Iraqi security forces strive to keep pace with the shifting strategies of Daesh
Iraqi Staff Lt. Gen. Abdulamir al-Shammari was appointed deputy commander of the Joint Operations Command (JOC) in 2020. In that position, he represents Iraqi security forces (ISF) within the international coalition formed to help Iraq defeat Daesh. JOC allows Iraqi and coalition forces to share intelligence, conduct joint operations and coordinate air power, logistics and training. Unipath interviewed him to discuss how ISF is addressing the continued terrorist threat in the country:
Unipath: What is Daesh trying to accomplish by increasing attacks in 2020?
Lt. Gen. Abdulamir al-Shammari: With the support of the international coalition, the battles of liberation fought by Iraqi security forces (the ministries of Defense and Interior, the Counter-Terrorism Service and the Popular Mobilization Forces) and the strategic security agencies have contributed greatly to the destruction of the infrastructure of Daesh terrorist gangs, particularly in the governorates of Nineveh, Anbar, and Salah al-Din, areas south and west of Kirkuk and Diyala, and in the belt surrounding Baghdad. The only major sanctuaries remaining for the terrorists are in the Makhoul, Hamrin, and Qara Dagh mountains and in Wadi Al-Shai and Wadi Zaghaytun. Daesh also has detachments operating in some areas of the Anbar desert, Nineveh, and the Jazira region of Salah al-Din. The size of these detachments ranges from three to nine terrorists, the majority of whom are locals who carry out limited attacks against security forces and the civilians working with them. Their operations require no significant funding, relying instead on royalties, kidnapping and intimidation to gather information from the populations of remote areas and urban peripheries. They are simply armed and rely on improvised explosive devices and exploiting the quiescence of security forces. They are now in a capacity-building and presence establishment phase to acquire media resonance. After we destroyed the capabilities of Daesh terrorist gangs and their operations, the enemy no longer possesses any of the attributes that would allow it to occupy and retain cities. Instead, it has adopted a guerrilla warfare approach with small detachments exploiting Iraqi security forces mistakes and security gaps to carry out terrorist acts. At the same time, such an approach that effectively exhausts and drains the security forces and causes the loss of military and civilian life must not continue.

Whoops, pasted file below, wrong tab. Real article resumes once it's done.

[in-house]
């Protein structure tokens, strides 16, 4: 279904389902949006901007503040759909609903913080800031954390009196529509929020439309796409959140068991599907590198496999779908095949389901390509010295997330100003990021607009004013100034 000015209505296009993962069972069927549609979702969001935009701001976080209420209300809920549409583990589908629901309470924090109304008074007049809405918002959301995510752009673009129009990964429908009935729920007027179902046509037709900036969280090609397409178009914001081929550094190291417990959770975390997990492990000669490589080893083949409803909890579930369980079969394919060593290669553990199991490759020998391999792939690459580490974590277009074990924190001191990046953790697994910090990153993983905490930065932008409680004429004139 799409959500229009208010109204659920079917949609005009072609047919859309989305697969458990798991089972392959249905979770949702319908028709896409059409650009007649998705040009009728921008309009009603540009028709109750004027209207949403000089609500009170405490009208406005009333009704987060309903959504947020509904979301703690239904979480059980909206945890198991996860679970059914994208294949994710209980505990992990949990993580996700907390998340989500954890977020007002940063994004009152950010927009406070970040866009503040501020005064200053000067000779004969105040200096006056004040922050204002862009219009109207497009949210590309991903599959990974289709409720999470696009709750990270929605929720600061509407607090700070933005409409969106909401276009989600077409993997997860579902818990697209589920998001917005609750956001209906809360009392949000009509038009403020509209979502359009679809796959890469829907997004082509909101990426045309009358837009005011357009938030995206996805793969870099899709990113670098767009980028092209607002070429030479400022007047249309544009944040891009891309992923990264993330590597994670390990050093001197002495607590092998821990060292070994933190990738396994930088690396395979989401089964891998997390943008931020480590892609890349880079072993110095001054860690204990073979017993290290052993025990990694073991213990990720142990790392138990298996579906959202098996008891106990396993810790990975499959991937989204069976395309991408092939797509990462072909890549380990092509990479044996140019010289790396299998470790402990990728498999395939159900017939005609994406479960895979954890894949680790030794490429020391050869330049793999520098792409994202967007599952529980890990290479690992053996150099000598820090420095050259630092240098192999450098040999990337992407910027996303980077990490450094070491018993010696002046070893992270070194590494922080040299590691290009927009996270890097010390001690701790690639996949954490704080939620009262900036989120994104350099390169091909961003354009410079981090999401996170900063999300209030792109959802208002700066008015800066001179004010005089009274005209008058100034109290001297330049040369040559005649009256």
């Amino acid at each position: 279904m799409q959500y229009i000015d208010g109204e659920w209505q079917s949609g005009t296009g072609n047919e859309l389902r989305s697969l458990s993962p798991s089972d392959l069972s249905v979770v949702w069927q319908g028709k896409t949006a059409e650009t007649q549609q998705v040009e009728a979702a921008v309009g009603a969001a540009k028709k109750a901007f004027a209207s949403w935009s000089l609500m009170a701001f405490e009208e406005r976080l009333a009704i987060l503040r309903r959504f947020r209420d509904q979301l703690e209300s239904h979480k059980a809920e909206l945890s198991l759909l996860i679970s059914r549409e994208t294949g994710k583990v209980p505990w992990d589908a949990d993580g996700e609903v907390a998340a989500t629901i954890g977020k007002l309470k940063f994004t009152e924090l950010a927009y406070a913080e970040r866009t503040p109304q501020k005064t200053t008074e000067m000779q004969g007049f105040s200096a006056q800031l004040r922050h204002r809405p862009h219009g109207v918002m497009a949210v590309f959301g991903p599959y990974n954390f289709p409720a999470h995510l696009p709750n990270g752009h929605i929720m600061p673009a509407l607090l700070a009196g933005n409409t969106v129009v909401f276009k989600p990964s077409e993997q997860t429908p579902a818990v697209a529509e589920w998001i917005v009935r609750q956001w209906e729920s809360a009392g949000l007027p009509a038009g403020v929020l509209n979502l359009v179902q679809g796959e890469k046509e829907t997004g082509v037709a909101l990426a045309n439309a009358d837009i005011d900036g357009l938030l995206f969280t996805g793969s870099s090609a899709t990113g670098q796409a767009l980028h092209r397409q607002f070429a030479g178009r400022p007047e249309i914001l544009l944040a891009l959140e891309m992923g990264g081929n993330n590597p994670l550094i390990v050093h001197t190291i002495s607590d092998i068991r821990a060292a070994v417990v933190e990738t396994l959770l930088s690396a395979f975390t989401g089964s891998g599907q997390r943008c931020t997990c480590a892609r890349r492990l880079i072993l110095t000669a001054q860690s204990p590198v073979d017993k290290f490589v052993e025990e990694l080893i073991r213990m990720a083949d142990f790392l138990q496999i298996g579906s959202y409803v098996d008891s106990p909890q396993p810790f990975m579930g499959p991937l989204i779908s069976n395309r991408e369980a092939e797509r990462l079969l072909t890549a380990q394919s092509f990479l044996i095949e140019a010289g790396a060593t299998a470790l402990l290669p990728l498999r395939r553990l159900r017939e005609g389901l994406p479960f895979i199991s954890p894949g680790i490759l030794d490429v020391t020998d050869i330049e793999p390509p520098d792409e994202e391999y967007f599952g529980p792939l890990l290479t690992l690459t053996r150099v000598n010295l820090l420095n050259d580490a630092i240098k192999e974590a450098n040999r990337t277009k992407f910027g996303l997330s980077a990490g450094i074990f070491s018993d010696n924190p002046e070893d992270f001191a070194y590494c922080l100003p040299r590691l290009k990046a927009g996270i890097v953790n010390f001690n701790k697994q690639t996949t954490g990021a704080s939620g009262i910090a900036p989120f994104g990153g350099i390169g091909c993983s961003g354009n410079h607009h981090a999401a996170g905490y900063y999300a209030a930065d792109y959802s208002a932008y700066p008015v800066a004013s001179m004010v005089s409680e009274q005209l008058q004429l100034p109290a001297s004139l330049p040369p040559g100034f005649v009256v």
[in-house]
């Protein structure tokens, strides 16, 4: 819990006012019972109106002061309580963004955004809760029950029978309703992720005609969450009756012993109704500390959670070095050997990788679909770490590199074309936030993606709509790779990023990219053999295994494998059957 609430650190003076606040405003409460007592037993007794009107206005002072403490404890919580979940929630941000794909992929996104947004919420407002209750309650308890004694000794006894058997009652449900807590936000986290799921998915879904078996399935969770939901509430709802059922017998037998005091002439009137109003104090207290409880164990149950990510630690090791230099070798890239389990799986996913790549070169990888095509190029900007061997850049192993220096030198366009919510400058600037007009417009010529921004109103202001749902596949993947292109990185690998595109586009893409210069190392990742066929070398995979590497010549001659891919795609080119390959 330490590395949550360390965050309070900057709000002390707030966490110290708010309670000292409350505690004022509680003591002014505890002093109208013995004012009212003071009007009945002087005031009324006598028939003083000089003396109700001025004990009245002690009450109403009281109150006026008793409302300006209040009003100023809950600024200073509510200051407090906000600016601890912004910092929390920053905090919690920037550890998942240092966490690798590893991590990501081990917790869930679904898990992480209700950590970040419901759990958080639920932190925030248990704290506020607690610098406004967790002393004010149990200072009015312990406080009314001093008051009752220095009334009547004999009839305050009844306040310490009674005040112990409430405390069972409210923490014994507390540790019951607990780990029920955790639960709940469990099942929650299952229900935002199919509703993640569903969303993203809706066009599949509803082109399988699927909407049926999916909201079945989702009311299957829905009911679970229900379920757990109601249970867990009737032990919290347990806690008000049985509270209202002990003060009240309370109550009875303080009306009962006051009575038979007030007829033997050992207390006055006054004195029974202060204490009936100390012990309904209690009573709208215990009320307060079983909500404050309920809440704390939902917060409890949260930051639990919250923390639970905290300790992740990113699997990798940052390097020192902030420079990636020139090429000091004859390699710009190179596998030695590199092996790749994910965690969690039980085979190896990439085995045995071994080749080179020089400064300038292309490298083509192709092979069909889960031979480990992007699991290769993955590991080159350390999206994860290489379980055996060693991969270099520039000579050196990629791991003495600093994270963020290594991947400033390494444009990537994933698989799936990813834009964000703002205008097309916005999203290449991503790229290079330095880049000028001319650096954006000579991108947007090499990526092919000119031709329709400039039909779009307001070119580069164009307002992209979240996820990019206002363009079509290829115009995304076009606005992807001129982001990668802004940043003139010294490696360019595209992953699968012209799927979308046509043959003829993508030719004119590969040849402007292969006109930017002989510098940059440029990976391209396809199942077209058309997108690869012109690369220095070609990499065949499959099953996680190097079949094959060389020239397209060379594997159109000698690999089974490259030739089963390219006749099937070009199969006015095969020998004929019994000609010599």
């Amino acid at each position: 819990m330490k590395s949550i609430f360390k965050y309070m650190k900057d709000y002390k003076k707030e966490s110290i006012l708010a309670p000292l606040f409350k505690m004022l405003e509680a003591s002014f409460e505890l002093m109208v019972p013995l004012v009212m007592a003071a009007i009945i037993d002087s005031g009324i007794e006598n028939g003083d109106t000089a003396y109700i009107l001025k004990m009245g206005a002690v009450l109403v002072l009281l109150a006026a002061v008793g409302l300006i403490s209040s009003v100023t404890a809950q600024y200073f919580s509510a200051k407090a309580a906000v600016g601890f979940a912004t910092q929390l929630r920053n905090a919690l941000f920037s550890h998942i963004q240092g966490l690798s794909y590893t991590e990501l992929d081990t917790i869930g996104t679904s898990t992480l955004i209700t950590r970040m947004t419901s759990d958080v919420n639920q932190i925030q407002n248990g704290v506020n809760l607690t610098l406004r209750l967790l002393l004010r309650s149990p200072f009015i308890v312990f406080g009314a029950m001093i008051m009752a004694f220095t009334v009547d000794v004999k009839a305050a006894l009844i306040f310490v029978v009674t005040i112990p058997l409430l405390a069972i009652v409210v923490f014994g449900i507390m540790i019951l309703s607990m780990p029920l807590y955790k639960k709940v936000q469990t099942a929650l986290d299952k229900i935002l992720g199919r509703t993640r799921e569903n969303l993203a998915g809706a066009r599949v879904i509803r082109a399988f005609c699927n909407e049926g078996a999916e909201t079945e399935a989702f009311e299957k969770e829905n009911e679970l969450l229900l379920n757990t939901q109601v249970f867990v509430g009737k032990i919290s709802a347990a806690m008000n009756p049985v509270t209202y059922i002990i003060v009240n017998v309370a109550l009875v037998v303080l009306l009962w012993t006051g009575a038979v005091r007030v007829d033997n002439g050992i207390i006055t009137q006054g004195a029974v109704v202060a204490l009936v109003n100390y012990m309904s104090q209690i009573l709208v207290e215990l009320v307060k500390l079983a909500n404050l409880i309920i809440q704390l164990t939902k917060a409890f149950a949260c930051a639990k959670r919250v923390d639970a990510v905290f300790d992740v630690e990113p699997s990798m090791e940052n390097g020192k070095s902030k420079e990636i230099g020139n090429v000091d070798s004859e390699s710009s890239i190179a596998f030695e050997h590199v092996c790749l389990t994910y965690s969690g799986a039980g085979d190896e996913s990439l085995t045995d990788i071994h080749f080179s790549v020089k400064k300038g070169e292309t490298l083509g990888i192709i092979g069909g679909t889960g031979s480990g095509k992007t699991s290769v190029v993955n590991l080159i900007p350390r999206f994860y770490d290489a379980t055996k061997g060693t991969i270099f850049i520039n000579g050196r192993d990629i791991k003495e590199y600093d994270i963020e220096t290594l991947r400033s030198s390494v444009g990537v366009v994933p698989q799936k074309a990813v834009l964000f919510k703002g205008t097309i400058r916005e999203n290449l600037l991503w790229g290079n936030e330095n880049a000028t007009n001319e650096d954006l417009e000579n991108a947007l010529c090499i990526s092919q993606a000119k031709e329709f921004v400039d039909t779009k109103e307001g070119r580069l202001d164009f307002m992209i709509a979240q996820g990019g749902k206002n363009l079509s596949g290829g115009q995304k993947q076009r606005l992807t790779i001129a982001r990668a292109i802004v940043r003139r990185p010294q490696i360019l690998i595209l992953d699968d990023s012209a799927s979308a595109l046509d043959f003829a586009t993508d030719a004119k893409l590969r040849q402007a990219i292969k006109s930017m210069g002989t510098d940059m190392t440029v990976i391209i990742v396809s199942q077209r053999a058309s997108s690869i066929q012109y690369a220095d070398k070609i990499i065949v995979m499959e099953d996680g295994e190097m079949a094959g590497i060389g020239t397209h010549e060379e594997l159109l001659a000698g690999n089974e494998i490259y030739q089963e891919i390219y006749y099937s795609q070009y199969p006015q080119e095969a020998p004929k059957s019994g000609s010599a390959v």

Unipath: How successful has intelligence sharing been with your coalition partners?
Lt. Gen. Abdulamir al-Shammari: Daesh terrorist gangs are a global enemy that targets everyone with its takfiri ideology and terrorist acts. They have carried out terrorist attacks all over the world, and the war against Daesh is a global war on terror. Daesh’s cross-border terror networks require that the coalition place intelligence gathering at the forefront of the fight. One of the lessons learned from the defeat of Daesh is that intelligence drives operations and that technology plays a major role in the fight against terrorism in a modern operation that consists of an unmanned reconnaissance aircraft, an armed drone, and a team on the ground that monitors an enemy of small detachments via screens in operations centers and strikes at an opportune moment. At the same time, the technical and technological capabilities of the ISF remain limited, particularly with respect to reconnaissance aircraft and drones. The international coalition is often asked to monitor many areas, particularly those in the Anbar desert, Nineveh, the Jazira region of Salah al-Din, the Iraqi-Syrian border, and other areas that the Iraqi Air Force and Army Aviation cannot reach quickly.